Over the weekend, George Takei denied former model Scott Brunton’s claims that the Star Trek actor had sexually assaulted him. This was after Brunton told The Hollywood Reporter that in 1981, Takei invited him over to his home following a night out, where he undressed and groped Brunton while he was inebriated and in and out of consciousness. Takei later tweeted that while he was taking the allegations seriously, he was also categorically denying them. “Those that know me understand that non-consensual acts are so antithetical to my values and my practices, the very idea that someone would accuse me of this is quite personally painful,” Takei wrote.
But, as has been the case with these disclosures, there are already new, disturbing wrinkles. The Hollywood Reporter and other outlets have picked up on resurfaced audio from an October 2017 interview with Howard Stern, in which Takei did admit that he had grabbed the crotches of men he saw as “kind of skittish, or maybe, um, uh, afraid, and you’re trying to persuade.” Stern and Takei had been discussing the Harvey Weinstein sexual assault and harassment allegations, with the actor bemoaning the lack of consequences for Donald Trump, who managed to win the 2016 presidential election despite having bragged on air about sexually assaulting women.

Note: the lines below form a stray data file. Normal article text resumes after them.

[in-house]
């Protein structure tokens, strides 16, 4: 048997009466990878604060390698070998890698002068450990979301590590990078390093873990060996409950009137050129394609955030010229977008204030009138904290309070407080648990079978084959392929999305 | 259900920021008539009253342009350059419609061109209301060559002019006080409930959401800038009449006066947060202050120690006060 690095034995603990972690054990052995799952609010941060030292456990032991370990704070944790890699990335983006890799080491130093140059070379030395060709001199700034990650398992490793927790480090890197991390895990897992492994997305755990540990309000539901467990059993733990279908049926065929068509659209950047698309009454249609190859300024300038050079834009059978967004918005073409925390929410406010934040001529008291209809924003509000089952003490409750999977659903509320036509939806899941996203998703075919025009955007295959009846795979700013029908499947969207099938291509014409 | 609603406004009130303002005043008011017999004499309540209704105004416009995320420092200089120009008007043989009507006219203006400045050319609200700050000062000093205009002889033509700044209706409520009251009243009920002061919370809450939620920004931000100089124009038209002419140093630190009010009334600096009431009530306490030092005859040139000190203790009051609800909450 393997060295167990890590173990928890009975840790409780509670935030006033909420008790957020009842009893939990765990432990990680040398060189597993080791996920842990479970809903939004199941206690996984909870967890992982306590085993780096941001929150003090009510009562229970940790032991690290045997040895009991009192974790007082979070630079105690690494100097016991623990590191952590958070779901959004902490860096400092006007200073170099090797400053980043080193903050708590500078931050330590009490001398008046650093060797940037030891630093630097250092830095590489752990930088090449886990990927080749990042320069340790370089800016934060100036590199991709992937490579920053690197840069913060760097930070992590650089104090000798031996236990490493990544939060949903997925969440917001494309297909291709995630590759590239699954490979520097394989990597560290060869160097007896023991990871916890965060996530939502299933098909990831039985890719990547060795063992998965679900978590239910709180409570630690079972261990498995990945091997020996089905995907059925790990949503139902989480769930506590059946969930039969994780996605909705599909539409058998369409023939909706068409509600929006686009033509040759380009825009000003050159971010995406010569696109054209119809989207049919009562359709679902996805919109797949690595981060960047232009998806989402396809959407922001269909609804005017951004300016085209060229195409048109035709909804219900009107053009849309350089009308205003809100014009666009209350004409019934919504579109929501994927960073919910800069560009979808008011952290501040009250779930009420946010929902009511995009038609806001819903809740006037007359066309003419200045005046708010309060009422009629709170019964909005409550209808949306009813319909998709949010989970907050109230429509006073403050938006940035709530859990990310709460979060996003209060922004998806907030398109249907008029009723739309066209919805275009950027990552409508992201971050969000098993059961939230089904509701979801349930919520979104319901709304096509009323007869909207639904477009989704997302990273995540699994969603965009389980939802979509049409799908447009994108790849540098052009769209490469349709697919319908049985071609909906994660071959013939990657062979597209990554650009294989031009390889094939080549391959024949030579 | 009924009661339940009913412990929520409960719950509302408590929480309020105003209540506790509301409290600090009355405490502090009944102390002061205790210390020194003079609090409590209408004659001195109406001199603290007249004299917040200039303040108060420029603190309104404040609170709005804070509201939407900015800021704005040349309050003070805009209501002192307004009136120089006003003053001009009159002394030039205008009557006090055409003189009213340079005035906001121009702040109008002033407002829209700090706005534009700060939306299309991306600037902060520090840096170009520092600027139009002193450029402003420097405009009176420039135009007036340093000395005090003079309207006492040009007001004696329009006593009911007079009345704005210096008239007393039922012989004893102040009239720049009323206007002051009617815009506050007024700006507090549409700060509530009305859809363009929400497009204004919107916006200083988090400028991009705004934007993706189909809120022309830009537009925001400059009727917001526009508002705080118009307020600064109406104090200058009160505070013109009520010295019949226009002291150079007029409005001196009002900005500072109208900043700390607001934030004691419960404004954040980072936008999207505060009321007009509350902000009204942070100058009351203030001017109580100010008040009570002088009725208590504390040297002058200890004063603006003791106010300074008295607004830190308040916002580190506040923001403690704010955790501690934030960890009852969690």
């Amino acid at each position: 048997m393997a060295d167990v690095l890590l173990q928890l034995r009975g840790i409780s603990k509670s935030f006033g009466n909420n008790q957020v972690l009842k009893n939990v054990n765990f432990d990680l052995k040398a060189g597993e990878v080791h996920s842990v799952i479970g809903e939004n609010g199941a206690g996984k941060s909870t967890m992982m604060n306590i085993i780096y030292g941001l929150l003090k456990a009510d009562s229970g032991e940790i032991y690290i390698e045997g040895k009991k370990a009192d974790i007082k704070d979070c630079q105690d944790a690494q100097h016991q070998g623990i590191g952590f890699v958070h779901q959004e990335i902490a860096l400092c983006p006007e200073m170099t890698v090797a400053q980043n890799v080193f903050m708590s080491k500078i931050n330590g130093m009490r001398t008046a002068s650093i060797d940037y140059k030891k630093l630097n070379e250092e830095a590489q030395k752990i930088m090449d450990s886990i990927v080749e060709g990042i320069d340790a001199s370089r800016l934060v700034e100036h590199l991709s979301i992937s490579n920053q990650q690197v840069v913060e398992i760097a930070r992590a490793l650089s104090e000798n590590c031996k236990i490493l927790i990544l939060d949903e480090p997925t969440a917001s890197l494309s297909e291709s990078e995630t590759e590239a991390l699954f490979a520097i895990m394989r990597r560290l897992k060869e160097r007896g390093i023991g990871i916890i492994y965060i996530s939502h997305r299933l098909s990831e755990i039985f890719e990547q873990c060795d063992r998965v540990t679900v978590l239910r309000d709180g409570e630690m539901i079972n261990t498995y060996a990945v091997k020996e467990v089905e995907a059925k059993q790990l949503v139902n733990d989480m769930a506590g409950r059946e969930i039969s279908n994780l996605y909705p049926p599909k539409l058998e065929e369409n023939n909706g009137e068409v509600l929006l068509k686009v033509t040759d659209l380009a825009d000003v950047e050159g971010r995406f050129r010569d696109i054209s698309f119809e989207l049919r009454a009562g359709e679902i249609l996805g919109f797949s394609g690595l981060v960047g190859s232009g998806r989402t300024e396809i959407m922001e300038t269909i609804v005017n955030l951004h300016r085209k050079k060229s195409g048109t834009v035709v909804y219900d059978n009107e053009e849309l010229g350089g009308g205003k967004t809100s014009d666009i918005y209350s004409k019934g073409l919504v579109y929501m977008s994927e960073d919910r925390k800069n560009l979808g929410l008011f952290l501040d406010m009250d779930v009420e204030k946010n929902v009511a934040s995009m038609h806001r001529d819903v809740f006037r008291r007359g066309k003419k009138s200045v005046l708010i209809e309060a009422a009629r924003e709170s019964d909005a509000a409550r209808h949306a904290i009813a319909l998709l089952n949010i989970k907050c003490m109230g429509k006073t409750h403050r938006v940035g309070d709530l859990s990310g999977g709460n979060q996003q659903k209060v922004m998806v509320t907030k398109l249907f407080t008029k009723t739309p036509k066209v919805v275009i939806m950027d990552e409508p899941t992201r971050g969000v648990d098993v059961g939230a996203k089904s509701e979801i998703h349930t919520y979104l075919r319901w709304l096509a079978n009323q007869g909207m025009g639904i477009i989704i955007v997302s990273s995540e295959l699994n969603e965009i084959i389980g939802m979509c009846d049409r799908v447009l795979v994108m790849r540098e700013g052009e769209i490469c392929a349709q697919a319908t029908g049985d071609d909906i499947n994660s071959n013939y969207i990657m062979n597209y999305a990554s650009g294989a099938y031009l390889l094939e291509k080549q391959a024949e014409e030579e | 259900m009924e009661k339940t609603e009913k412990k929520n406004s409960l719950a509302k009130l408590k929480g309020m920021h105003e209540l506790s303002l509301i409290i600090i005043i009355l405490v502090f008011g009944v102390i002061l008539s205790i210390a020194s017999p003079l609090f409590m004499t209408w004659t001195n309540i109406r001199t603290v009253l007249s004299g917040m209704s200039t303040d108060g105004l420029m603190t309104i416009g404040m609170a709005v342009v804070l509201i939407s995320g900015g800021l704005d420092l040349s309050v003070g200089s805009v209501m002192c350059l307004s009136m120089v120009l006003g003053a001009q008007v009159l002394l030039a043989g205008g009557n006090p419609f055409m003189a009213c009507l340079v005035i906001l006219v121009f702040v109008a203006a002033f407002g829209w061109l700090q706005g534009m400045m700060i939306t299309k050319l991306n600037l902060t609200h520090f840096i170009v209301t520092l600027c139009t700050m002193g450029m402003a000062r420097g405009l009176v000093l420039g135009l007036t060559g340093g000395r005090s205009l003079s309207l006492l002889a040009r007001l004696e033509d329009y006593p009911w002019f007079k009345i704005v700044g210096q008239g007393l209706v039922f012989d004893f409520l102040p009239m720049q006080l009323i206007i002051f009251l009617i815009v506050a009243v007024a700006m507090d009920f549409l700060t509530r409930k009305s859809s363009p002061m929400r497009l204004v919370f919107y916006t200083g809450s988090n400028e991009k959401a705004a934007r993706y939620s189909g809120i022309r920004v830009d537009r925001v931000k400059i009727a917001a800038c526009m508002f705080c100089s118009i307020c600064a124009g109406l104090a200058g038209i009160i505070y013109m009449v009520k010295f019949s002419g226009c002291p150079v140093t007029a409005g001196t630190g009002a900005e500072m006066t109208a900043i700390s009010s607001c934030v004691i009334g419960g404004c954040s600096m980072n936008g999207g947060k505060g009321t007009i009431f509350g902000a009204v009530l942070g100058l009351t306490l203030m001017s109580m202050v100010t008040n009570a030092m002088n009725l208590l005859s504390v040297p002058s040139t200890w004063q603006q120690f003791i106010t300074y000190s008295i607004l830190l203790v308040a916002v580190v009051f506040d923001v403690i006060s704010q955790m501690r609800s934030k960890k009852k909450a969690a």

Stern then asked Takei if he’d ever grabbed a man’s genitals against his will. After a long pause, the actor said “Uh oh” and laughed. When pressed by Stern, Takei made the “skittish” remarks, at which point Stern asked “Do we need to call the police?” Robin Quivers, Stern’s co-host, asked Takei if he’d ever asked anyone who worked for him for sex, which he denied. When asked if any of the groping he’d just admitted to had happened at work, Takei replied “It was either in my home. They came to my home.”
Takei has not weighed in on this latest development, but as Uproxx reports, he offered up a bizarre theory for why the sexual assault claim against him has gained traction: Russian bots. In a now-deleted tweet and Facebook post, Takei claimed his anti-Putin and Trump views provoked some convenient subterfuge. But this “Russia did it” rebuttal isn’t faring any better as an explanation than Takei’s “groping as persuasion” premise.